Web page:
Landmark status approved for American Book Company Building

July 29, 2009

Mayor's Press Office     312.744.3334

Department of Zoning and Land Use Planning    312.744.9267

The City Council today voted to approve a historic landmark designation for the American Book Company Building. The five-story building constructed in 1912 is prominently situated at 320-330 E. Cermak Road on Chicago’s Near South Side.

The brick factory building is a finely-crafted, classically-influenced structure commissioned and built by architect Nelson Max Dunning.  

Dunning was best known for a series of progressive and elegant commercial and industrial buildings throughout the Midwest.

“This building and its neighbor, the R. R. Donnelley and Sons Building (also a designated Chicago Landmark); are important reminders of the role publishing and printing have played in Chicago’s great manufacturing history,” said Mayor Richard M. Daley.

Handsome examples of Dunning’s architecture can be found throughout North America, but the American Book Company and the American Furniture Mart, 680 N. Lake Shore Drive, are hallmarks of his long and accomplished career.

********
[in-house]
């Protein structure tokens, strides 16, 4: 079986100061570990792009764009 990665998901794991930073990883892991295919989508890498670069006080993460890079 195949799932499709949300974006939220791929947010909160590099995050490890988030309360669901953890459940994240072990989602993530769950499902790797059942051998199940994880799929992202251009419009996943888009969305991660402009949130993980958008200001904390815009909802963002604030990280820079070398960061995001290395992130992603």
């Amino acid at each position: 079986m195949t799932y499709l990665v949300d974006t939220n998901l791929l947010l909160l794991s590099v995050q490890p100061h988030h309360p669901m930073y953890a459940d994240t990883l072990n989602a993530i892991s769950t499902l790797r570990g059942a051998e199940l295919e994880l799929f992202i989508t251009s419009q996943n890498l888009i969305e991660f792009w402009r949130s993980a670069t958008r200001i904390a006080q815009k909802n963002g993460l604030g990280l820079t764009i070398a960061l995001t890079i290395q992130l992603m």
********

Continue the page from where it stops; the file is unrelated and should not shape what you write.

The American Book Company Building was originally used as the Midwest headquarters, warehouse and distribution location for the American Book Company which produced an array of publications including: books, magazines, catalogues, maps and textbooks.

At the time of the building's construction, the American Book Company was one the preeminent textbook publishing firms in the Midwest.  It was formed through the consolidation of four of the five largest textbook publishing houses in the United States.

The building, which is currently used as a warehouse, reflects Beaux-Arts formality, with projecting corner bays and a prominent tower over its ornate entrance.

The stately rectangular-shaped building is crafted of red brick laid in decorative patterns, embellished limestone, multi-colored terra cotta, and copper detailing.

Rising from the building is a nearly three-story masonry brick tower which concealed the factory’s water and service tanks behind geometric details.

Chicago’s printing industry was at its greatest prominence in the last quarter of the 19th century and counted more than 9,500 workers and revenues of $19 million.

By 1914, the industry employed more than 21,000 and generated nearly $52 million in printed materials.